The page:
Superhero battles are notoriously bad news for urban infrastructure. It’s a populist genre that developed in the decade-and-a-half after a collapsing building became the primary imprinted image in the American subconscious, so on one hand this sort of city-scale destruction can be expected. But as the scope of the stories being told expands exponentially to match the special effects being used to tell them, the presumed body count has grown just as rapidly as the production budgets.
For example: In the climax of Superman II, Zod’s team of black-clad villains attack downtown Metropolis, but the worst they do is explode a few trucks, knock out a few walls, and blow some poor man’s ice cream cone into his face. Meanwhile, in the climax of Man of Steel, Zod and Superman lay full and detailed waste to a hefty percentage of the city. Some audiences critiqued the film and director Zack Snyder for the sequence, in which the two grappling Kryptonians pinball off and through buildings, bringing skyscrapers presumably filled with innocent bystanders crashing to the ground. The collateral damage was too extensive and too faceless for a hero such as Superman, went the line of thinking.
“I was surprised because that’s the thesis of Superman for me, that you can’t just have superheroes knock around and have there be no consequences,” says Snyder. The director says he had always intended for the dead to be counted. Indeed, Batman v Superman addresses these concerns head-on—Superman’s victims serve as Batman’s impetus to take him down. “One of the things I liked was Zack’s idea of showing accountability and the consequences of violence and seeing that there are real people in those buildings,” says Ben Affleck, who plays Batman. “And in fact, one of those buildings was Bruce Wayne’s building so he knew people who died in that Black Zero event.”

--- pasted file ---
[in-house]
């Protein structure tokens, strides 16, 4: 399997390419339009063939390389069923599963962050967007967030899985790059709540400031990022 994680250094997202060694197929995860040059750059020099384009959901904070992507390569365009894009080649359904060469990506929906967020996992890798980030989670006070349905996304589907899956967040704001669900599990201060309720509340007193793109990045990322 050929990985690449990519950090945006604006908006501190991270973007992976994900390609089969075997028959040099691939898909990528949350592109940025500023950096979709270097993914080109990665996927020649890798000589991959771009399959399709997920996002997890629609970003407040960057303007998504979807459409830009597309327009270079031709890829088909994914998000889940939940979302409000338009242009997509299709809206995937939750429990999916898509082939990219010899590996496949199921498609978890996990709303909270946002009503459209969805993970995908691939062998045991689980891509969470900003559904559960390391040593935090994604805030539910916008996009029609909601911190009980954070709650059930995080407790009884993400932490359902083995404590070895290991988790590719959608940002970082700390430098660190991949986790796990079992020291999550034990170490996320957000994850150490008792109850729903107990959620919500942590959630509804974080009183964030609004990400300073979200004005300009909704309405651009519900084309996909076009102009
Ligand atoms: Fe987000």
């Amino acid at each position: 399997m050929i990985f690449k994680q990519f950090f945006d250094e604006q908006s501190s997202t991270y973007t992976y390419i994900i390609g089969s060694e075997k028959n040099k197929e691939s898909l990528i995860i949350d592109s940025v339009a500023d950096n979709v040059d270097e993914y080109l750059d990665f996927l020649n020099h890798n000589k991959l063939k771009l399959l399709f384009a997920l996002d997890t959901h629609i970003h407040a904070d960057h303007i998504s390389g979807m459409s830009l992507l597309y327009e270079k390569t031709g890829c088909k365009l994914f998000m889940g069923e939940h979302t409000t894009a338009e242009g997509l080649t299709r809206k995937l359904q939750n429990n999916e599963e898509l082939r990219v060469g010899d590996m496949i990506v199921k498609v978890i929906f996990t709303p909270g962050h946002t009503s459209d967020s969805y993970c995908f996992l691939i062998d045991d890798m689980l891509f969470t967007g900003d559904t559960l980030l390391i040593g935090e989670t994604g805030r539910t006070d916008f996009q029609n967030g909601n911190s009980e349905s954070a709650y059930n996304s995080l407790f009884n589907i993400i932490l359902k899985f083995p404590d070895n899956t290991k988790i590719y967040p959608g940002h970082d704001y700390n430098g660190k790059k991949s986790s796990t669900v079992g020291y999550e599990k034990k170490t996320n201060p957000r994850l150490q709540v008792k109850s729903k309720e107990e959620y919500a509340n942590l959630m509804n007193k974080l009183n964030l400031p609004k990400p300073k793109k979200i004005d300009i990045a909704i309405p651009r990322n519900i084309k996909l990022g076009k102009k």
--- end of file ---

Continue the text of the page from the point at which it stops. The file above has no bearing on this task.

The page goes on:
Of course, Man of Steel is hardly the first (or the last) superhero movie to feature grand-scale catastrophe. The genre is littered with detritus. The third act of Avengers: Age of Ultron featured an entire city being lifted into the atmosphere, and a villain planning to then throw it directly at Earth. Beyond some galactic being showing up and playing billiards with the planets, that’s about as blunt an example of mega-carnage as can get. The main difference is in the tone. “There are other superhero movies where they joke about how basically no one’s getting hurt,” Snyder says. “That’s not us. What is that message? That’s it’s okay that there’s this massive destruction with zero consequence for anyone? That’s what Watchmen was about in a lot of ways too. There was a scene, that scene where Dan and Laurie get mugged. They beat up the criminals. I was like the first guy, I want to show his arm get broken. I want a compound fracture. I don’t want it to be clean. I want you to go, ‘Oh my God, I guess you’re right. If you just beat up a guy in an alley he’s not going to just be lying on the ground. It’s going to be messy.”
An edited version of this interview ran in Entertainment Weekly issue #1371-1372, on newsstands Friday, July 3.
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